By Ghulam Nabi Shah | August 20th, 2015 |
SQL Server Reporting Services (SSRS) provides a fully featured application for the generation of server-based reports. SSRS allows users to create basic reports comprised of tables, graphs, charts, maps and other complex visualizations in a simplified manner. Data for reports may be fetched from SQL Server databases, relational databases such as Oracle, or multi-dimensional and XML based data sources such as Teradata. SSRS provides the ability to create and manage a wide variety of reports in a range of formats. This is made possible with help of its Report Definition Language (RDL) component which contains data retrieval and layout information for a report.
Users interact with Report Server to view, subscribe to reports as well as management of data sources and security settings. Report Server is comprised of report definitions, history, configuration, and security aspects of its deployed reports. Let’s discuss the SSRS report generation workarounds for dealing with a number of different databases from clients.
Do you find it hard to meet timeframes when creating SSRS (SQL Server Reporting Services) reports for multiple client databases? It’s mainly due to the duplicate processes involved in creating SSRS reports. Also, this process will increase the time to run based on the increase in a number of client databases. The challenging part in SSRS report generation is to create one-time development for SSRS report with One database which communicates with ‘N’ number of client databases at runtime.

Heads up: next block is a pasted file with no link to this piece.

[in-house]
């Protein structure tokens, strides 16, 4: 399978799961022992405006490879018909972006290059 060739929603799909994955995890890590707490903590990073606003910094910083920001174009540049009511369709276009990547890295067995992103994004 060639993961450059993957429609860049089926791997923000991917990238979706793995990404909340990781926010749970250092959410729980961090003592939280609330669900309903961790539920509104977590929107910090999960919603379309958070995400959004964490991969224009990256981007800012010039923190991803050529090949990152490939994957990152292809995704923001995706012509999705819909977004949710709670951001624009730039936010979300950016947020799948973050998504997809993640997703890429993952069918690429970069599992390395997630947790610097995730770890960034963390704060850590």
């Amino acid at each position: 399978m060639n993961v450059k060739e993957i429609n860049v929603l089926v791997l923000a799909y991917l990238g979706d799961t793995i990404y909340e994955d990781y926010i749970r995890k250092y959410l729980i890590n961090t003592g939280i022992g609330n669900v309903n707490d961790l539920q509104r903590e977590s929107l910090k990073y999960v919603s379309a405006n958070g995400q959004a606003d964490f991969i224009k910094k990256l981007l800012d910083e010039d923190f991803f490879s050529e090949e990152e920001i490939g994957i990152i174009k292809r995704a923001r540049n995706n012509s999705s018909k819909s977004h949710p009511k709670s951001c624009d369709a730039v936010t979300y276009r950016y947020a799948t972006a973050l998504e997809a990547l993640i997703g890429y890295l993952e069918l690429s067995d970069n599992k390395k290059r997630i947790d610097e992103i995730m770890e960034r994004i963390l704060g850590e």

An easier solution uses “Embedded Data Source” logic to achieve the same with no need to tinker around too much with multiple client databases. A report data source allows users to specify the name and connection information. The main two types of data sources supported by Reporting Services are: “embedded” and “shared.” With a shared data source, you can use the same connection for multiple reports, whereas with Embedded Data Source, we can create individual connections for individual reports.
The solution based on Embedded Data Source logic requires passing the database credentials to the SSRS service at runtime. This allows Report Services to render data from dynamically from the database. This can be achieved by leveraging the power of the Embedded Data Source logic available in SSRS. With Embedded Data Source logic, only one set of reports needs to be created for a client database, which can be dynamically pointed to ‘N’ number of client databases.
Let us know your thoughts on having to connect to multiple data sources for reporting purposes.
Contact Macrosoft for more information in dealing with multiple database formats and application migration services.